In most cases, a group that wants to book a meeting, a wedding or a reunion will select the hotel based on photos and reviews online. This, however, can be disastrous since either can be misleading when compared to the actual condition of the hotel.
In addition, without a site tour, you don’t get to see all the intangibles that can’t be viewed online. For example, how pleasant is the front desk? How well staffed is the place? How clean are the public bathrooms?
No matter what kind of group travel you’re planning, a hotel site tour is an essential aspect that should not be left out.
Here are 10 tips for when you’re on a hotel site inspection
Schedule a site tour with the hotel you are considering but don’t let them know that you’ll be staying the night before if you want to see the hotel exactly how your attendees will see it when they arrive. Get to the hotel early and check in to see the how attentive the front desk really is. Things to look for are room cleanliness, staff attire, public areas, and service. To learn more about what to look for, read “What is the one thing that most people don’t do on a hotel site inspection”.
Where is the GM
Did the GM accompany you on the site tour? While most site inspections are conducted by sales managers, there are some GM’s that get very involved in sales and are happy to accompany you on a site tour. And if they aren’t at the site inspection, they will stop in to say hello and to answer any questions.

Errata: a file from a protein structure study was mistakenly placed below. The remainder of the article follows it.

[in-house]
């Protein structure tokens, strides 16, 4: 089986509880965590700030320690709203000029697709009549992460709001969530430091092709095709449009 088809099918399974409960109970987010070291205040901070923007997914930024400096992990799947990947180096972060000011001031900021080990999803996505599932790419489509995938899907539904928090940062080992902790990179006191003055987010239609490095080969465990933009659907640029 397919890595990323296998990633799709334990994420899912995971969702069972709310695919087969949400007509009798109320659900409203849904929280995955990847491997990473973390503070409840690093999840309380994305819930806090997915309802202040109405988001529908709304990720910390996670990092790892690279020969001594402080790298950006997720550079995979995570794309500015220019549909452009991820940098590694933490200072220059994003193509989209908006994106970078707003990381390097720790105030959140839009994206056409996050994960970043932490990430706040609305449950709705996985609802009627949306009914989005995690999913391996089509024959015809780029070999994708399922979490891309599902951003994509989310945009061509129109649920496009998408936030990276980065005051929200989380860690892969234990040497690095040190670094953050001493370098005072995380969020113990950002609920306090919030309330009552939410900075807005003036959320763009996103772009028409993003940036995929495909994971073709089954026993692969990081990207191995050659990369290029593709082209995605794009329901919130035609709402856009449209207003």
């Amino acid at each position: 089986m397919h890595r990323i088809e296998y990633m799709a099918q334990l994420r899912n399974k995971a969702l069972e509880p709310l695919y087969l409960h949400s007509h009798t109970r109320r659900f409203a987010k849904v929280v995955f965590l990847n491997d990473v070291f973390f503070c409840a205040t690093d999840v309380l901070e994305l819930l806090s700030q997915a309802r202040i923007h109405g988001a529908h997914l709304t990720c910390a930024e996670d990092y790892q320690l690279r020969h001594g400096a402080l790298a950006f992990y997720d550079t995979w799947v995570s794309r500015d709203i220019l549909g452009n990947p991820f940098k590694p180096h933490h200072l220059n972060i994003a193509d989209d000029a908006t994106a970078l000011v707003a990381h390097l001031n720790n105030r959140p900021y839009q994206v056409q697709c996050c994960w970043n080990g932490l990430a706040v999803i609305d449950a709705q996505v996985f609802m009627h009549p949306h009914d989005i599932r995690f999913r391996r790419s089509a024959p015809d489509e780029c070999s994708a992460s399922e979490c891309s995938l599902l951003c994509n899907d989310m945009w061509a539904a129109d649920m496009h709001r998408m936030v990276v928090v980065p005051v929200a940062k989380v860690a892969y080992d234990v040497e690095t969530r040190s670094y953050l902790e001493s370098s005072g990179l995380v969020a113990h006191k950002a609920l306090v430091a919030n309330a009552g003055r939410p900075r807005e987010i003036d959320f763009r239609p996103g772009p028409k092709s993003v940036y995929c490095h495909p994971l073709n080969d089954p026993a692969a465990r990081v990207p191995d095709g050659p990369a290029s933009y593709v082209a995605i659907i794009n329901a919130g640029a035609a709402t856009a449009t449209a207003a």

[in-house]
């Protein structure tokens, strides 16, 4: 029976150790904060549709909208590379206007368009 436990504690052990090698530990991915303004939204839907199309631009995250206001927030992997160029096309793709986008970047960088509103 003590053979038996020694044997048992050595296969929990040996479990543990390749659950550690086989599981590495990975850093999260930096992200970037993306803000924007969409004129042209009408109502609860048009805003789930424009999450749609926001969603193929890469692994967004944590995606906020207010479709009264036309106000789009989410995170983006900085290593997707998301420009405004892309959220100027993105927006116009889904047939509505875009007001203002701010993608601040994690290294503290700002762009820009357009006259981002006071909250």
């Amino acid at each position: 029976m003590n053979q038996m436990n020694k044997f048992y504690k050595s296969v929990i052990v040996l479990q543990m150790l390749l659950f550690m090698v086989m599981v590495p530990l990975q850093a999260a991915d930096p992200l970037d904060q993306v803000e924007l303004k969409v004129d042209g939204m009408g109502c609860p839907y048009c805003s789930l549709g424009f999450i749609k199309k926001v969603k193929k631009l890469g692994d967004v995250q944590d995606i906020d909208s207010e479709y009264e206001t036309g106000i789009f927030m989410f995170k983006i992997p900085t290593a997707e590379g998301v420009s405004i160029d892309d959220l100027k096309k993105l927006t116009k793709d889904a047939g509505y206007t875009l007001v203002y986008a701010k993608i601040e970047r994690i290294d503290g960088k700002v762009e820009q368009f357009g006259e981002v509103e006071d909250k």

After all, you may be bringing a significant portion of business to the hotel, and his involvement from the very beginning is critical in ensuring a successful event. If the GM of the hotel you are considering seems very involved, it would seem to reason that he/she is taking ownership of the property and will take care of your group during the actual event.
Try to determine how eager the hotel is for your business. When you are there on the day of the site inspection, go straight to the front desk to ask where the sales office is (even if you know where it is). Doing so will give you an idea of whether the front desk was made aware that you were coming for a site tour. If the answer to your question is “Oh, are you here for the site tour?”, then you know the hotel is eager to have your business and even the line level employees are aware that you’re coming.
Eagerness can be seen in other employees as well. Does the salesperson seem excited that you are there? Does the GM come and greet you to see if everything on the site inspection went ok?
Ask to see a room type not on the list
Every hotel has what is called “Show rooms”. These rooms are not sold to the general public (unless they are sold out), and are kept in pristine condition just for site tours. On your inspection, you are bound to see just the show rooms. To see actual rooms that are sold to guests, ask to see a room type that you weren’t shown. For example, you can say “Can I see a handicap accessible room please?” Now you’re going to get to see a real room that your attendees will see at arrival.
Are the employees in uniform? If so, are they clean and well kept? It seems like a silly question but it says a lot about how much the hotel cares about its appearance. A hotel that does not enforce a uniform or has shabby looking ones is either not run very well, or is doing poorly from a financial perspective. Neither of those reasons bode well for your group.